VESNA MARIĆ: I didn’t name anything in the book, because I didn’t actually want it to be a subgenre dealing with Yugoslav history, because although there are quite a lot of historical details that I researched and put in there—because they’re great, you know, I didn’t need to invent anything, reality is quite interesting in those ways—I am not interested in sorting through historical detail in that way to prove this or that. I was really interested in the concepts behind ideology, behind a common cause, and what can be done, when there’s a common cause, and people unite behind it positively or negatively? And so I was really much more interested in the concepts behind these things, because I believe that’s what it’s all about—not who’s Croat, what happened in
1945 in Jajce or whatever. If people find these things interesting, of course, they’re out there to be read about, I’m just not that kind of thinker.

PETER KORCHNAK: So ironically, while Yugoslavia is uniquely, in terms of regional literature, and very prominently present as both a setting and plot device of sorts, the name itself makes no appearance.

VESNA MARIĆ: Obviously, once you know about the history, and you know about the country, it’s impossible not to read it in that way. But people who, who know nothing about Yugoslavia have also read it, and it’s like, really great to see the different responses because, well, it just sort of works. I think people read it almost like an allegorical kind of a story, which is also what I would wanted, how I you know, I’d like it to work on all these levels, so that people can read it not knowing anything about the history of the country. Because I hope that I managed to bring across those tensions between the different family members and the society around the world around regardless of where they are.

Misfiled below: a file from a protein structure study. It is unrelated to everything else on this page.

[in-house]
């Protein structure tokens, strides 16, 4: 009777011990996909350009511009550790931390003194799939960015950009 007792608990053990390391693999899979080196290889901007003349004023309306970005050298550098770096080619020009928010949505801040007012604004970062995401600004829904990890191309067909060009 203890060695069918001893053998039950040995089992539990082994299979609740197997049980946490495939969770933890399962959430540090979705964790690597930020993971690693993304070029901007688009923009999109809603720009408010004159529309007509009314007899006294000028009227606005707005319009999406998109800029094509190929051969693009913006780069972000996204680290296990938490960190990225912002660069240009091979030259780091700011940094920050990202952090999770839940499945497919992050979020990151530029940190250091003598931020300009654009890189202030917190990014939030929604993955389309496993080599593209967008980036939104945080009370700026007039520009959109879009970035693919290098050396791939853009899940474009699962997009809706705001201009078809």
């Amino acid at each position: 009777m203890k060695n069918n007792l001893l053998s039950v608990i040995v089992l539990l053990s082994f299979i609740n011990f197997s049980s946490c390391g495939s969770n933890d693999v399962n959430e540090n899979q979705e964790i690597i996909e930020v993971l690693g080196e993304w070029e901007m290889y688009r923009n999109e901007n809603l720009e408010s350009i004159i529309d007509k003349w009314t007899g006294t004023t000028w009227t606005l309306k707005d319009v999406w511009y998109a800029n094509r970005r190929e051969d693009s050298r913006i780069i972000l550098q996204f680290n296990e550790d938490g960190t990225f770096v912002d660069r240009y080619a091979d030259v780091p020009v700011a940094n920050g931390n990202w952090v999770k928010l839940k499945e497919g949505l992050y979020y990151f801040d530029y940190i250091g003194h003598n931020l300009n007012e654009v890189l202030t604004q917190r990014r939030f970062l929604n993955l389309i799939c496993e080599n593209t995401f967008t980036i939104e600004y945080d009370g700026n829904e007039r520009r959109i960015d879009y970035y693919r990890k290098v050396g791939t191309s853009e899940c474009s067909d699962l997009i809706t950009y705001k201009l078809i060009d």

No matter where we live, we come across those sorts of things, the myths, whether they’re Christian myths or democratic myths, or whatever.

PETER KORCHNAK: There was also a pragmatic reason for omitting to name names.

VESNA MARIĆ: One of the problems, I think, is that–and it happened with Bluebird in some places, too—is that it sort of becomes regionalized again, like Balkan history or Eastern European history. And that’s sort of just can kill a book, you know, because then it just sort of becomes this like, niche crowd that wants to read about this stuff. And I would love to get away from that. It would be great if the wider world was interested in things that aren’t as familiar to them in that sort of immediate sense. But that speak to that sort of universal aspect.